Holly. Is. A saint.
She’s the one who most often answers the phone at the teen wilderness trip office that sponsors the teen wilderness trip the teenager will be leaving on this Friday. Did I mention that the trip is in the wilderness?
This was one of those ideas that seemed a good one in February, when all I needed to do was watch a few videos on YouTube and send in a few hundred dollars deposit. But now that the day is nearing – the day where I send the teen across the country to spend three and a half weeks in the wilderness – (with strangers!) – I’m feeling (how would you say it?) a little high strung.
I call Holly nearly every day and I have for the past two weeks. I talk to her about little things (Can I send him with 24 oz. water bottles instead of 32 oz. ones?) and big things (So, exactly how many kids with asthma have actually been able to summit that 14,000 foot mountain of yours?). One hundred percent of the time, I hang up the phone feeling better.
Today, I called Holly three times. Once from the camping goods store and then twice from home. I ask her whether there are any other parents who call as much as I do and I think she says yes, but she’s giggling when she says it so it’s hard to be sure.
This trip is costing a small fortune, despite the fact that we got good rates on the flights and despite, also, that they provide the tents, sleeping bags, sleeping mats and backpacks. Nevertheless, I find myself running out every day, dropping another hundred dollars on some sort of gear or equipment that will probably never be used again.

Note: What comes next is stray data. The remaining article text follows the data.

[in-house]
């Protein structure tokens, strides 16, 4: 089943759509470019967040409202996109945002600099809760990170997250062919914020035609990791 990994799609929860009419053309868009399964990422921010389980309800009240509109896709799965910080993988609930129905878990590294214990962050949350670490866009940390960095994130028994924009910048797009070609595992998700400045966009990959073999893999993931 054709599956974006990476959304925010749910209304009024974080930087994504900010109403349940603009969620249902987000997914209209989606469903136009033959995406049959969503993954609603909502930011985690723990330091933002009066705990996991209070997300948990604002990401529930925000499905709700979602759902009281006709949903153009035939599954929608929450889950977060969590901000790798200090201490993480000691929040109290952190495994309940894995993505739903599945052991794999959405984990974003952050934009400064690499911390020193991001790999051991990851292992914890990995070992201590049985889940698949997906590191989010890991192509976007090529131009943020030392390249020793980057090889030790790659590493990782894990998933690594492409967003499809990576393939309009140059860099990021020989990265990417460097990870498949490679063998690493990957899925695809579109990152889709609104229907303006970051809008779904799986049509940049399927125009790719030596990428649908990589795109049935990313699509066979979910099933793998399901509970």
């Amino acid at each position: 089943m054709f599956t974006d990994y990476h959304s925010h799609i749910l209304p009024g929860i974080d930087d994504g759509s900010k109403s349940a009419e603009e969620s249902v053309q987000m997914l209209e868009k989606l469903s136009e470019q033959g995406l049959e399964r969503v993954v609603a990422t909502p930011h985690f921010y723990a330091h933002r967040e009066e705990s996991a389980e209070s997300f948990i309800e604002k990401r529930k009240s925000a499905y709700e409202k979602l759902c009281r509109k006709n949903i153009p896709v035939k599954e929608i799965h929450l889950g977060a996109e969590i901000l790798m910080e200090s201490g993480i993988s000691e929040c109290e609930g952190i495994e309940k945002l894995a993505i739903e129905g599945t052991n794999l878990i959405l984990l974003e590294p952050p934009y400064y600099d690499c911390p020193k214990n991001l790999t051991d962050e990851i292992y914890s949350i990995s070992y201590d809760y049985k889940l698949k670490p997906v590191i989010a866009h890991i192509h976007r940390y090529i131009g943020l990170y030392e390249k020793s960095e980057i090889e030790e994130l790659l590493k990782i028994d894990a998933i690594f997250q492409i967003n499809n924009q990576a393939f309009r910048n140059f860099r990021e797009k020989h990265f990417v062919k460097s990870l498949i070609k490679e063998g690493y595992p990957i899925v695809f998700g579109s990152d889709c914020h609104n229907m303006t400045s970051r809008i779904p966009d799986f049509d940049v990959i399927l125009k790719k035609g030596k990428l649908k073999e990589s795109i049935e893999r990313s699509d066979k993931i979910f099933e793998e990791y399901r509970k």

Altogether, it’s probably just slightly more than I spend on therapy for the year. And I have to say, my conversations with Holly are quicker, more to the point, and rarely have anything to do with my mother. They’re just easier, you know? Which is why I’ve pretty much stopped therapy entirely, for now, and have just taken up with Holly.
It’s not like I’m going to talk about anything different in therapy than I do with Holly. I can ask Holly about whether they really need gaiters, and what exactly should be in their toiletries bag. And she’ll give me good, solid answers. Even though we both know that what I’m really asking behind each and every inquiry is that one single question that I would be bandying about for countless weeks with my Upper West Side shrink: Are you sure – I mean, are you really, really sure – that my baby is going to end up safe?